The court rejected the church’s argument that the church constitution gave it the right to terminate the promise to pay retirement benefits to the former pastor. The church constitution specified that

[a] statement of consideration shall be drawn up in writing by the committee and the pastor at the time of his call and shall be presented to the church for approval. Said statement shall include such consideration as salary, vacation, retirement, convention expenses, and any others deemed advisable by the church or the pulpit committee. Said statement may be changed or altered by mutual agreement between the church and the pastor at any time. When mutual agreement cannot be reached, said statement may be changed by a two-thirds majority of the members present and voting.

The church argued that this provision controlled the contract between the former pastor and the church and that it gave the church the legal right to terminate the payments made to the former pastor. The court rejected this position, noting that the evidence presented by both the pastor and the church “was consistent in establishing that the church constitution, while applying to active pastors, did not apply to retired pastors or retirement benefits paid to former pastors.”

Finally, the church suggested that its decision to terminate retirement benefits to the former pastor was justified because it was based on the church’s dismissal of the former pastor from church membership (an act protected by the first amendment). The court again disagreed:

The church argues that its decision to dismiss a pastor or member from its membership is protected by the first amendment to the United States Constitution and that such decisions are not reviewable by courts of law. A review of the record in this case clearly reveals that not only did all parties and the court agree with this general proposition but, more important, that the right of the church to dismiss [the former pastor] from membership in the church was never an issue in this case and that the trial court explicitly instructed the jury not to inquire into or consider that issue, in accordance with the church’s [request]. Brads v. First Baptist Church, 624 N.E.2d 737 (Ohio App. 2 Dist. 1993).

See Also: Termination

Fiduciary Duties of Pension Plans

Do pension plans have a duty to warn of the tax consequences of withdrawing funds?

Church Law and Tax 1994-05-01 Recent Developments

Retirement Plans

Key point: Pension plans should carefully review the representations and assurances set forth in their plan documents and informational brochures, since they may be legally accountable to employees if such representations are not honored.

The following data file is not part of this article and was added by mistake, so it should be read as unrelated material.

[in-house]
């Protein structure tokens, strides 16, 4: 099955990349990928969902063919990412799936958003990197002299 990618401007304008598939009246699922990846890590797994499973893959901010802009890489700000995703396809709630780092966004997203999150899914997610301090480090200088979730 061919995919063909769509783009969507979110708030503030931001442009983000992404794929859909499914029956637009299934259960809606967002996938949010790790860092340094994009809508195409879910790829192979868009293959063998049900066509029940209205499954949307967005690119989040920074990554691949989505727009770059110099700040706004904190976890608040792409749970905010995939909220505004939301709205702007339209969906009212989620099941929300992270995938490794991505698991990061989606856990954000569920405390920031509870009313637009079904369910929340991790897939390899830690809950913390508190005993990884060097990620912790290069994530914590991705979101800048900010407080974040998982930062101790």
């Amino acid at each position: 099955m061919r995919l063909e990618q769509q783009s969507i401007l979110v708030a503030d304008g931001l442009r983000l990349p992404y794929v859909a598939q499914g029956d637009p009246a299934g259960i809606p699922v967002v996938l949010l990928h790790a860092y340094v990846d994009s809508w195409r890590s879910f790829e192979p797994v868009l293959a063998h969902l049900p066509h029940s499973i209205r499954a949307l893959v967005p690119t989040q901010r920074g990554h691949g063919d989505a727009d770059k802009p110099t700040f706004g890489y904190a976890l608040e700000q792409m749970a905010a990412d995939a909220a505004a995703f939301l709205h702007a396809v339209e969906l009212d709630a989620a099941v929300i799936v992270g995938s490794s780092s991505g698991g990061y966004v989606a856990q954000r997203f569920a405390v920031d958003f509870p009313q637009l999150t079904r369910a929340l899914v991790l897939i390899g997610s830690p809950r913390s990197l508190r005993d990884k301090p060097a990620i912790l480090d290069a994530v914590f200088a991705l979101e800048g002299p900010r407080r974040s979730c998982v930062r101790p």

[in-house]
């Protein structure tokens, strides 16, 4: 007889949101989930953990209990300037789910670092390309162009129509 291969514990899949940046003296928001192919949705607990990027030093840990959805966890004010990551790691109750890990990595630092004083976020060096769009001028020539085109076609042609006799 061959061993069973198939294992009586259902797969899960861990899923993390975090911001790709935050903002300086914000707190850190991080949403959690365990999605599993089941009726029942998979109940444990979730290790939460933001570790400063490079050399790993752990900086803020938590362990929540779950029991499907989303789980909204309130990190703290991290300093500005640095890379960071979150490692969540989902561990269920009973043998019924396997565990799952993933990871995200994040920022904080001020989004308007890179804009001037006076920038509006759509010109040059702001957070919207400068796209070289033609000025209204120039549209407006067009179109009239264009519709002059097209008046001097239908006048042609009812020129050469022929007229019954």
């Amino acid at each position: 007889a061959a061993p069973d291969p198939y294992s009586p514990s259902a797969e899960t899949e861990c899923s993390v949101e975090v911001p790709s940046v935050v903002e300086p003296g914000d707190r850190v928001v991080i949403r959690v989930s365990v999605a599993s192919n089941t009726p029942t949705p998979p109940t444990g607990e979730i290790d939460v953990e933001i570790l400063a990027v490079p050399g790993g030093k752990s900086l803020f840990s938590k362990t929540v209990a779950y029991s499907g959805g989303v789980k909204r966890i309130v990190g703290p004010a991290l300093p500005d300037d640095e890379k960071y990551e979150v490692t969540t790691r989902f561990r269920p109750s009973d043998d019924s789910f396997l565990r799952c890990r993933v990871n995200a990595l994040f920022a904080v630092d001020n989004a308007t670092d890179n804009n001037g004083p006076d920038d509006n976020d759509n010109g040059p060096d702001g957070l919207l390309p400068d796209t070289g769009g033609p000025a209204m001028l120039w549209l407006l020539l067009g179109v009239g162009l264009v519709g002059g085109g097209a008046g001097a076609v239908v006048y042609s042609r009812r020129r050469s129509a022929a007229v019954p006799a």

Do pension plans have a fiduciary duty to warn participants of the tax consequences of a decision to withdraw their funds? That was the question addressed by a federal court in Michigan. An employee received a lump sum distribution from his pension plan in the amount of nearly $120,000 and promptly rolled it over into an individual retirement account (IRA). By investing in an IRA within 60 days of the distribution, the employee avoided income taxes on the funds. However, the employee later removed the funds from his IRA and used them to buy real estate, assuming that he would still not need to pay income taxes on the funds since they had been properly rolled over into his IRA. The employee was wrong in assuming that the funds did not become taxable when he withdrew them from his IRA to buy real estate. The IRS determined that he owed taxes of $33,000 on the transaction. The employee sued his pension fund, claiming that it had breached a “fiduciary duty” to him by not warning him of the tax consequences of withdrawing his funds from the IRA. A federal court rejected the employee’s position and dismissed the lawsuit. The court acknowledged that federal law requires some types of pension plans to inform employees of the tax treatment of distributions they request from their retirement account. However, the court pointed out that the pension plan in this case had provided the employee with a brochure at the time he received the lump sum distribution of his account. The brochure explained that lump sum distributions are taxable unless they are rolled over into an IRA (or other eligible plan) within 60 days. The employee admitted that he received this brochure, but complained that the pension fund did not inform him that once the lump sum distribution was invested in an IRA it could not be removed to buy real estate without becoming taxable. The court disagreed, noting that federal law “does not require that a plan administrator inform a distribution recipient of every possible investment option and tax consequence.” It added that the employee’s tax liability “arose not from the fact that he did not know that he must invest in an IRA within two months of receiving the distribution, but rather because he did not know the consequences of thereafter removing that money from the IRA and investing it in real estate.” The court cautioned that a pension plan may be liable for failing to provide information promised in its promotional or informational literature. However, there were no promises in the pension plan or in any of its promotional materials to provide participants with “information regarding the tax consequences of the various types of distributions.” The lesson of this case is clear—church and denominational pension plans should carefully review the assurances they make in their plan documents and informational brochures, and be certain that they are honoring such assurances. One final point—the court in this case rejected the employee’s argument that he was not bound by the pension plan’s informational brochure because he had not read it. The court observed that the pension plan did “not have a duty to ensure that beneficiaries actually read the material and act upon it. It appears [that the employee] simply did not take the time to read over the material because he was eager to receive the money …. {his] assertion that he did not have ample time to read the material is irrelevant.” Bouteiller v. Vulcan Iron Works, Inc., 94-1 USTC 50,157 (S.D. Mich. 1994).